The Snoqualmie Valley Trail is King County’s longest trail, running alongside the Snoqualmie River for more than 31 miles. The trail goes from Duvall southeast to Rattlesnake Lake and Seattle’s Cedar River Watershed above North Bend.
More information about this project is available by calling Chris Erickson, King County Parks project manager, 206-263-0445.
----------
Comment: But it is relatively easy to detour around the construction zone via Blanche St., Hwy. 203, NE 32nd, Tolt-Bunker Rd.

TRAILBEAR’S TRESTLE TOUR: The Tokul Creek Trestle and three more

7.14.10 - Snoqualmie Valley Trail

As soon as he learned of a big timber trestle on Tokul Creek, the TrailBear knew he would be up there, camera in hand. Big wood trestles are rare; they tend to burn down and often did. However, the cost was cheap and they went up quick. On the Milwaukee Road they were designed to allow the Road to come back later and build a fireproof steel trestle inside the wooden one. Meanwhile, the Road was open and they were running trains.
You can start the ride in Carnation at …


CARNATION TRAILHEAD – NICK LOUTSIS PARK, GE: N47.64768 W121.90766

Here is a small trailhead: parking, portapotty, tables, info kiok. The only water tap was turned off. The turn from the main drag is Entwhistle St. and the city has signs there pointing to the trail. Wish other towns would be so nice. Head south down the trail for a half mile to the first feature, the …


TOLT RIVER BRIDGE, GE: N47.64119 W121.9072

There is a neat wayside just before the bridge. Three info signs explain about the salmon and why the Tolt is such a nice place for salmon. Notice the fish tiles on the bench platform. Some public trail art. The bridge is closed to all motorized vehicles until they can rebuilt it. Something about a fire.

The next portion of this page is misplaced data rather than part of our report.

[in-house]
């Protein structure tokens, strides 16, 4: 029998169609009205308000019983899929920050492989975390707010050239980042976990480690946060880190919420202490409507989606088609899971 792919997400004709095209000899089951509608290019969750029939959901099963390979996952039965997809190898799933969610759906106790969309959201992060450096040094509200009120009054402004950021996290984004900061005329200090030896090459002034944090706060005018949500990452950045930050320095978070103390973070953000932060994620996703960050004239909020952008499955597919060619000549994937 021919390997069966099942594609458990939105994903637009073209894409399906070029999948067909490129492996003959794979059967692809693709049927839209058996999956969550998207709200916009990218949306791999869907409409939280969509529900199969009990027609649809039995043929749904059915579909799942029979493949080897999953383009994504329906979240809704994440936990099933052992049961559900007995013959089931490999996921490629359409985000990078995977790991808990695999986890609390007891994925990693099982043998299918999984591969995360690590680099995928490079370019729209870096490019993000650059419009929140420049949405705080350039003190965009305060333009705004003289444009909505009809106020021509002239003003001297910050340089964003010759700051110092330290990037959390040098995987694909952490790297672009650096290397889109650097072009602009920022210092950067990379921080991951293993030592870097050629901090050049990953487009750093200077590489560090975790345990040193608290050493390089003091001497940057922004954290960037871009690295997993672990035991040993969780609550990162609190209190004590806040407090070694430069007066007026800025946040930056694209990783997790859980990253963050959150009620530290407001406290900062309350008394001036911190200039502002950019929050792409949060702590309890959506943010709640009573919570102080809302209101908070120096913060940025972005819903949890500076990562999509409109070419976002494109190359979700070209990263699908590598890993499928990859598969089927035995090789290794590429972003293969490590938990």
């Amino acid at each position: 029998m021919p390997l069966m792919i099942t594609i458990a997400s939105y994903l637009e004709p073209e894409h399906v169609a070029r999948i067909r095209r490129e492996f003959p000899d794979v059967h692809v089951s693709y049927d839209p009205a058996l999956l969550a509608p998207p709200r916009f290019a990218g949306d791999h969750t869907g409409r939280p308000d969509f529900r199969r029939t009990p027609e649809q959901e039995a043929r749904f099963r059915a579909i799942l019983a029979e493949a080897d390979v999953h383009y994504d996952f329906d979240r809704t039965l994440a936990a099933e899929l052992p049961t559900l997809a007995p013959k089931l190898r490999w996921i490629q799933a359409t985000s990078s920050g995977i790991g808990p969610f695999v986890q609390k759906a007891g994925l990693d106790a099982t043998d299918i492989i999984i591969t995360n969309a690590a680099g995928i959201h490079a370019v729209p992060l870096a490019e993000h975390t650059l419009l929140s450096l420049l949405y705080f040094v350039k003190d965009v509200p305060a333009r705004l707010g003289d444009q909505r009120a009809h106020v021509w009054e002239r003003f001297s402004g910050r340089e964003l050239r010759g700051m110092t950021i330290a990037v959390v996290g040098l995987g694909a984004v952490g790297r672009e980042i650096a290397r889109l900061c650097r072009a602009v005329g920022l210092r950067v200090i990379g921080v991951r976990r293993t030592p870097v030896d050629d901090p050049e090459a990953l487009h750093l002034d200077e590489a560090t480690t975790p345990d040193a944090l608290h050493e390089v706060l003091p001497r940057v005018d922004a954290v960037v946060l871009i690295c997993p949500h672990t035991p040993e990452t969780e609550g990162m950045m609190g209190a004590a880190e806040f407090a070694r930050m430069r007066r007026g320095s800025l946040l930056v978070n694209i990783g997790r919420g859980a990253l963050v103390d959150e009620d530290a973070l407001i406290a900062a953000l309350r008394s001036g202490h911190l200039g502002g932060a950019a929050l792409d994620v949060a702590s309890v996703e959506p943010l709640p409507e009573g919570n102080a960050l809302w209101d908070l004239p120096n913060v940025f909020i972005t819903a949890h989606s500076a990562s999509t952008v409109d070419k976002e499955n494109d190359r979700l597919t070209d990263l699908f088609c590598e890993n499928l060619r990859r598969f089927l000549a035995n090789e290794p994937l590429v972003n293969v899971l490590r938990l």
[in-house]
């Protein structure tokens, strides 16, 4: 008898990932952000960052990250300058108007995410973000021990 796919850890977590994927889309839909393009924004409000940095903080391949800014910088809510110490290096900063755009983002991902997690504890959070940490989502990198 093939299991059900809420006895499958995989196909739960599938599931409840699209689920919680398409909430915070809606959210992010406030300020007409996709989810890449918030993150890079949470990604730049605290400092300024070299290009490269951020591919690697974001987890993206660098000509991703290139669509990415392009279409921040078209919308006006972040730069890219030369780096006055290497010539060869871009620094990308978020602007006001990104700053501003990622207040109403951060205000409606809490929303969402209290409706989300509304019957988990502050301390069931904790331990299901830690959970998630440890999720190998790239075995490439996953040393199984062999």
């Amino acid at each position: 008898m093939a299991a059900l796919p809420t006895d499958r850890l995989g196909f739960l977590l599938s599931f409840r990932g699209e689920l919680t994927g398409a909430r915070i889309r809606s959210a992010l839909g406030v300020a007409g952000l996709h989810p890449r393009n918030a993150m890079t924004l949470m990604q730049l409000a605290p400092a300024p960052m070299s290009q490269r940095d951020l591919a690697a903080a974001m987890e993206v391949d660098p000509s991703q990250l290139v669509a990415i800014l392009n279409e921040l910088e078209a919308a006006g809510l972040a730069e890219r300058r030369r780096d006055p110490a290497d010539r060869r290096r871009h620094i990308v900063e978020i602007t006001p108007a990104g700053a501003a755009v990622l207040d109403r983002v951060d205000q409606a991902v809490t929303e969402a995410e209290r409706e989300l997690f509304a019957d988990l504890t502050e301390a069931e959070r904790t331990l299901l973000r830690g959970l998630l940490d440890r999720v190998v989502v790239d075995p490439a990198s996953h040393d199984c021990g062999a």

Cross the river and ride on. Now you are on a long embankment. Remliger Farms are to the left and someone has a scaled down rail road system to play down there. Ride 1.7 miles to the


GRIFFIN CREEK TRESTLE, GE: N47.61582 W121.90426

This is a nice long trestle located by the Griffin Creek Natural Area. The GCNA has a large gravel parking lot and portapotty on 11th St. NE, just a few hundred feet from the trail crossing. There is also room for a few cars at the crossing. Head south on the trail for 600’ to the trestle.

The advantage of this trestle is that you can drive to the bottom for photos. So many are in brushy ravines and getting down involves bushwhacking. NE 8th St. on the far side runs under the trestle. Drive on in and take a look.

That done, keep pedaling south. The next trestle is 1.8 miles along – as the crow flies. As the trail twists, it is over two miles out. Once you leave Griffin Creek you enter the woods.

The woods are "lovely, dark and deep", which is nice on a hot July day. All you see is a green tunnel behind and before you. While you may thing you are in the Amazon, there are homes and farms on both sides – up on the plateau and down on the river bottomlands. If you head downhill, you normally cut a road or field within 600’.